THE fear of the deadly Ebola virus, which has gripped Lagosians on one part, is also boosting the sales of hand sanitizers, salt and bitter kola as demand for these products has soared. 

It was indeed unusual as people queued up in almost every pharmacy and mini stores in Surulere, Lagos yesterday, to purchase of hand sanitizer. It has been discovered that many people in Lagos are today scared of body contact and warm greetings in form of handshakes. […]
17 August 2014

By Timothy Ajiboye
This Day

Contrary to allegations that the Ata Igala, Ameh Oboni who is the president of Kogi State Council of Chiefs, instructed the people to take the spiritual bath of salt and water as protection against the Ebola virus Disease [EVD], the royal father has denied the allegation, saying it was an attempt to tarnish his image by some mischievous elements. […]

Yahoo! News
29 August 2014

CONAKRY (Reuters) - Riots broke out in Guinea's second-largest city Nzerekore over rumours that health workers had infected people with the deadly Ebola virus, a Red Cross official and residents said on Friday.

A crowd of young men, some armed with clubs and knives, set up barricades across the southern city on Thursday and threatened to attack the hospital before security forces moved in to restore order.

Gunshots were fired and several people were injured, said Youssouf Traore, president of the Guinean Red Cross.

"A rumour, which was totally false, spread that we had sprayed the market in order to transmit the virus to locals," Traore said. "People revolted and resorted to violence, prompting soldiers to intervene." […]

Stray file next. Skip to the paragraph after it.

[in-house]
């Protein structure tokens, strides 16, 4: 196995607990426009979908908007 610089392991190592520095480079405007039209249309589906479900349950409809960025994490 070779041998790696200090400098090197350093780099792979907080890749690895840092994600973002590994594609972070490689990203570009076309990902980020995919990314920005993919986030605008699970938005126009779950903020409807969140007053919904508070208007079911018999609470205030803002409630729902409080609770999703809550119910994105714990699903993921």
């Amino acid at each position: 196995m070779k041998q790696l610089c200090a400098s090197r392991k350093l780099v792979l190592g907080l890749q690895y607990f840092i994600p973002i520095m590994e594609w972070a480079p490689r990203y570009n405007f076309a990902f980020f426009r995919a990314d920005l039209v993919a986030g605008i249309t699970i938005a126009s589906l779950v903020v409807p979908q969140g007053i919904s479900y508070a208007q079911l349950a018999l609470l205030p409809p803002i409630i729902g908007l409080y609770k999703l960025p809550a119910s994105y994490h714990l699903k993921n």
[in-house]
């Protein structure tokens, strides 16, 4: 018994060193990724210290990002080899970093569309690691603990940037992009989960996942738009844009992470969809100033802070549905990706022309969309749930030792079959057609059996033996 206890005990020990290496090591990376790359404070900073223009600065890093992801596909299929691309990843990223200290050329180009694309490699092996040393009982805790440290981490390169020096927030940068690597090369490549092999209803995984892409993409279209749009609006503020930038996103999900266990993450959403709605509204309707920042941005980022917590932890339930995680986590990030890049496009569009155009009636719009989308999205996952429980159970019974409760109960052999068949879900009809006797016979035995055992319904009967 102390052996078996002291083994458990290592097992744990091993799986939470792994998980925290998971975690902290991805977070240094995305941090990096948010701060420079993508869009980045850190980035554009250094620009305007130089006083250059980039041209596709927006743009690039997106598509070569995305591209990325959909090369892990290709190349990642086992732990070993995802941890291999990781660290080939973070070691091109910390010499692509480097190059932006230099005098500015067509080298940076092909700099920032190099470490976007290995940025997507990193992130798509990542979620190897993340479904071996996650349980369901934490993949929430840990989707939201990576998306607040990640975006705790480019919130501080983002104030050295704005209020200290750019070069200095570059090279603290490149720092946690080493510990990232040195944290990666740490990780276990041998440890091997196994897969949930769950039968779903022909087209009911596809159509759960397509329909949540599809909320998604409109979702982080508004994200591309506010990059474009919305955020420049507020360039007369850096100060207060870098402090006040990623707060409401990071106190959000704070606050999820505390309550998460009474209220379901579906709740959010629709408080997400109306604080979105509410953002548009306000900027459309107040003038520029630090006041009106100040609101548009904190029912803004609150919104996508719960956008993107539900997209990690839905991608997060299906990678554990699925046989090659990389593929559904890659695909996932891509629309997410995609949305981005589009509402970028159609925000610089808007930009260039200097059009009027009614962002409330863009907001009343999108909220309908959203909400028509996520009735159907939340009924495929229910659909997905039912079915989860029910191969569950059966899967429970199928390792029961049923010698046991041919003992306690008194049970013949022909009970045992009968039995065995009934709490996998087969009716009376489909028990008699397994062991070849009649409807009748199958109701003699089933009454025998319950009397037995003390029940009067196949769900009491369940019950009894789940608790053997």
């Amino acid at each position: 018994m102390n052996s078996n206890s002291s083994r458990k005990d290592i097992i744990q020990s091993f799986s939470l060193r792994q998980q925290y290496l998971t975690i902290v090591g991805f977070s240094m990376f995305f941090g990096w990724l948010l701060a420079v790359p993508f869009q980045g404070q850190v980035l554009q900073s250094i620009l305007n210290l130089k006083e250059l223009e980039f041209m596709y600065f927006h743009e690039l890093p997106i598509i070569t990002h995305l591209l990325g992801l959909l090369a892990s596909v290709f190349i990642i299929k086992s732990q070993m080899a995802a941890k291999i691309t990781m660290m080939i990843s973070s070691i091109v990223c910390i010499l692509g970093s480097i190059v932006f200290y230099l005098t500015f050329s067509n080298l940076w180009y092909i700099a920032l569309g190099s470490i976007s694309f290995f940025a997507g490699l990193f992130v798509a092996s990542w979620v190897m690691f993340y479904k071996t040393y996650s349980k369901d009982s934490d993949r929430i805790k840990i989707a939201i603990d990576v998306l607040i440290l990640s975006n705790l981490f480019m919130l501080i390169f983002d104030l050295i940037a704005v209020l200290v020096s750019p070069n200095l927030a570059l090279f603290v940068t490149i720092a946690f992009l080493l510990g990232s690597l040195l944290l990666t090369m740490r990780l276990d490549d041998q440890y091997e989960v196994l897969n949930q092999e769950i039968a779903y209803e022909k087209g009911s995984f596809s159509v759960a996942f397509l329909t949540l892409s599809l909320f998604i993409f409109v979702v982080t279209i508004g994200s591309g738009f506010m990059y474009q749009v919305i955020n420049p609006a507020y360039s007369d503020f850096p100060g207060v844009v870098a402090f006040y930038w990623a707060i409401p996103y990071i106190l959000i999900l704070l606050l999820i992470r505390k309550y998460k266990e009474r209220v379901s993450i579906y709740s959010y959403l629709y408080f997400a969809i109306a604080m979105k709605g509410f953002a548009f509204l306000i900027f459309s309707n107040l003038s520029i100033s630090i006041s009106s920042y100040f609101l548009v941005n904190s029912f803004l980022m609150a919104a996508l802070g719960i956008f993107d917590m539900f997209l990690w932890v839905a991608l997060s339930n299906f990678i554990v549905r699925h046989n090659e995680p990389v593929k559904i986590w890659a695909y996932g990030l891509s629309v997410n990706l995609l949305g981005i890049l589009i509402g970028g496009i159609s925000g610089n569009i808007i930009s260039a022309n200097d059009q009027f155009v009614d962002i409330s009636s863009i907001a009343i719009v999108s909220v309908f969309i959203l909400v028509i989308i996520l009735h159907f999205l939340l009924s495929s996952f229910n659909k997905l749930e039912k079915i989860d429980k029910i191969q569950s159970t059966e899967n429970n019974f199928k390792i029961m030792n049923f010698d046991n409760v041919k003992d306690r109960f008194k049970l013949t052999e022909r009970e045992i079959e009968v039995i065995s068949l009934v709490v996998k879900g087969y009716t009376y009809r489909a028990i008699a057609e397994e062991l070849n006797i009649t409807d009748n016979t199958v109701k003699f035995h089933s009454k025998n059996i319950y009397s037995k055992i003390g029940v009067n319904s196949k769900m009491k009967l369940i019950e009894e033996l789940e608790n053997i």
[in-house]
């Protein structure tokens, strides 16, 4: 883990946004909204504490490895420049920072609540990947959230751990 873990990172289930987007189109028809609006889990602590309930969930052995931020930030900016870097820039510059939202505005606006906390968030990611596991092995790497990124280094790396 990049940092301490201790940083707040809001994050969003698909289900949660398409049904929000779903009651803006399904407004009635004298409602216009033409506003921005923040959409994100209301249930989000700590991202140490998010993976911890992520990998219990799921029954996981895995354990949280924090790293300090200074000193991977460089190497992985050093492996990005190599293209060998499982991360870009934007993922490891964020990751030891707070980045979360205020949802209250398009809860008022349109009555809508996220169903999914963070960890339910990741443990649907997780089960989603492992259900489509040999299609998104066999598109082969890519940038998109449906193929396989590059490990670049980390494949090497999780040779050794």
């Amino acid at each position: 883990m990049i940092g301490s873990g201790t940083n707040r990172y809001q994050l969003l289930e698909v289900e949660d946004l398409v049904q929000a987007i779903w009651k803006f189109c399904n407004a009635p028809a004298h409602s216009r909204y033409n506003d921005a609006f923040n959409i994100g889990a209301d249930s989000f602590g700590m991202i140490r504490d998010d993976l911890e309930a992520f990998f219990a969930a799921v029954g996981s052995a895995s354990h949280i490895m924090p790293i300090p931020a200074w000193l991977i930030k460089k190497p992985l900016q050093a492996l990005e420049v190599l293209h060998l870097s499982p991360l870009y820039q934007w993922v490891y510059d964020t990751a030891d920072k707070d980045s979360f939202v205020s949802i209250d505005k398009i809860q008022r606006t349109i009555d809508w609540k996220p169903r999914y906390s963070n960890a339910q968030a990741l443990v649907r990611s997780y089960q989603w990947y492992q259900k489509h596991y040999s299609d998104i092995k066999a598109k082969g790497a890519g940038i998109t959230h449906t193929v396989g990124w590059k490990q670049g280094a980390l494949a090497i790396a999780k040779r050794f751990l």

3 September 2014

By Kate Thomas

[…] Some international media reports have cast Liberians as uneducated or ignorant rumour-mongers. But Susan Shepler, an associate professor at American University and a specialist on education and conflict in Sierra Leone and Liberia, said it is easy to understand why many Liberians tend to doubt government information.

“People are not acting out of ignorance, they’re acting out of experience,” she told IRIN. “In Liberia people have historically used community information and rumours as a way of getting information at times when they weren’t sure whether to trust the government,” she said.

“Information was vital during Liberia’s conflict but official sources were often so unreliable that people relied on informal networks instead,” Shepler added. “At times the media and authorities reported one thing and the rumour network said something else, and it turned out that the rumours were right.” […]

The New Dawn [Liberia]
24 September 2014

Franklin Doloquee, Nimba County

Two Ebola patients, who died of the virus in separate communities in Nimba County have reportedly resurrected in the county. The victims, both females, believed to be in their 60s and 40s respectively, died of the Ebola virus recently in Hope Village Community and the Catholic Community in Ganta, Nimba. […]

New York Times
20 October 2014


In the month since a Liberian man infected with Ebola traveled to Dallas, where he later died, the nation has marinated in a murky soup of understandable concern, wild misinformation, political opportunism and garden-variety panic. […]

23 October 2014

By Misha Hussain and Maria Caspani

DAKAR/NEW YORK (Thomson Reuters Foundation) - Leroy Ponpon doesn't know whether to lock himself in his flat in Monrovia because of the deadly Ebola virus, or because he is gay. Christian churches' recent linking of the two have made life hell for him and hundreds of other gays. […]

Ghana Web
19 February 2015

The Food and Drugs Authority (FDA) has dispelled rumours circulating on social media alleging that it had confirmed Boko Haram inoculation of the Ebola virus into chalks in Ghana.

In a press statement released on February 19, 2015 and signed by the Deputy Chief Executive (Food Safety Division), John Odame-Darkwah, the FDA stated emphatically that the information is false and advised the general public to disregard it.

The statement said their attention was drawn to the allegation and misinformation going around including the death of two teachers as a result of the inoculation. […]